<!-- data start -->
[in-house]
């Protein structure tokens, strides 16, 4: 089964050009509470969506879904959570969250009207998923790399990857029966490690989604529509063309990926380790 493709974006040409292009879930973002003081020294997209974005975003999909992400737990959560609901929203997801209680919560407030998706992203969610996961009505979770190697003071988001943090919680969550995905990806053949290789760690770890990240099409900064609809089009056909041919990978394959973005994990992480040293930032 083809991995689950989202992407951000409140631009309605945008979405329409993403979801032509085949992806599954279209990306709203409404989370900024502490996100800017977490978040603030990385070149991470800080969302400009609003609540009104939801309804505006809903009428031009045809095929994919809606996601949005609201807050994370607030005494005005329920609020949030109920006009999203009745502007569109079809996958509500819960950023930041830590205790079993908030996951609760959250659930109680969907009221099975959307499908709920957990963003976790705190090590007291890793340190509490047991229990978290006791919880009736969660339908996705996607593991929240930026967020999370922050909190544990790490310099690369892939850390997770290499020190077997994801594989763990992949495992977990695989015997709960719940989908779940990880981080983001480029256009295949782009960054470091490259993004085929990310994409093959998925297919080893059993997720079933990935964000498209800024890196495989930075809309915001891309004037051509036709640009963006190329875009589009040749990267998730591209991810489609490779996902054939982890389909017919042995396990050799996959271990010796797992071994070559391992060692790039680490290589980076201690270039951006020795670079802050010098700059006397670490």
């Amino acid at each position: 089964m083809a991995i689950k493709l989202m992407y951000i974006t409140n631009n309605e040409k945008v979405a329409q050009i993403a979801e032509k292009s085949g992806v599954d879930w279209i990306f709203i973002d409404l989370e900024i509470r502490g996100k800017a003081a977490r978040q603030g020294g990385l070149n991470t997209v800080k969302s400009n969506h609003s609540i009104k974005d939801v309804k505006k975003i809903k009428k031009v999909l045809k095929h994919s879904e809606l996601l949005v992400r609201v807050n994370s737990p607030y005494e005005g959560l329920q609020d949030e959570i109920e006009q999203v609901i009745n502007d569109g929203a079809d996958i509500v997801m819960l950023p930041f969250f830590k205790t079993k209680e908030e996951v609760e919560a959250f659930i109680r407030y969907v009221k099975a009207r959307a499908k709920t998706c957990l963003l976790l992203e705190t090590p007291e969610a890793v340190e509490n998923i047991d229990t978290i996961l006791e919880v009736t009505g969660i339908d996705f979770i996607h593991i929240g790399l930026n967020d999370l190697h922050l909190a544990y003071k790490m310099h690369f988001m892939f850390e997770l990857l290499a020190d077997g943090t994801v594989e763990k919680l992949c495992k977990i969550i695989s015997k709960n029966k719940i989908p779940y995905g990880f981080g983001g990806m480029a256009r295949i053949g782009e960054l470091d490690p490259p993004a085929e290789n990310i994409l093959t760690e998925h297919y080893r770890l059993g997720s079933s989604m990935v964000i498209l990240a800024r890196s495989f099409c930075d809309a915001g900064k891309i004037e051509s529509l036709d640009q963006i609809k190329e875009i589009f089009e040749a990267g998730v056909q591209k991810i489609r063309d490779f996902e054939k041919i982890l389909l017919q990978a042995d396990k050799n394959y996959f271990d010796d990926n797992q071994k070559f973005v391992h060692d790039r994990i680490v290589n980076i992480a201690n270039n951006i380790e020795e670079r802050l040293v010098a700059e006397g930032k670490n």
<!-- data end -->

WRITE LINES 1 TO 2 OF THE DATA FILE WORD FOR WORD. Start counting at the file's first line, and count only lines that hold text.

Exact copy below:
[in-house]
């Protein structure tokens, strides 16, 4: 089964050009509470969506879904959570969250009207998923790399990857029966490690989604529509063309990926380790 493709974006040409292009879930973002003081020294997209974005975003999909992400737990959560609901929203997801209680919560407030998706992203969610996961009505979770190697003071988001943090919680969550995905990806053949290789760690770890990240099409900064609809089009056909041919990978394959973005994990992480040293930032 083809991995689950989202992407951000409140631009309605945008979405329409993403979801032509085949992806599954279209990306709203409404989370900024502490996100800017977490978040603030990385070149991470800080969302400009609003609540009104939801309804505006809903009428031009045809095929994919809606996601949005609201807050994370607030005494005005329920609020949030109920006009999203009745502007569109079809996958509500819960950023930041830590205790079993908030996951609760959250659930109680969907009221099975959307499908709920957990963003976790705190090590007291890793340190509490047991229990978290006791919880009736969660339908996705996607593991929240930026967020999370922050909190544990790490310099690369892939850390997770290499020190077997994801594989763990992949495992977990695989015997709960719940989908779940990880981080983001480029256009295949782009960054470091490259993004085929990310994409093959998925297919080893059993997720079933990935964000498209800024890196495989930075809309915001891309004037051509036709640009963006190329875009589009040749990267998730591209991810489609490779996902054939982890389909017919042995396990050799996959271990010796797992071994070559391992060692790039680490290589980076201690270039951006020795670079802050010098700059006397670490």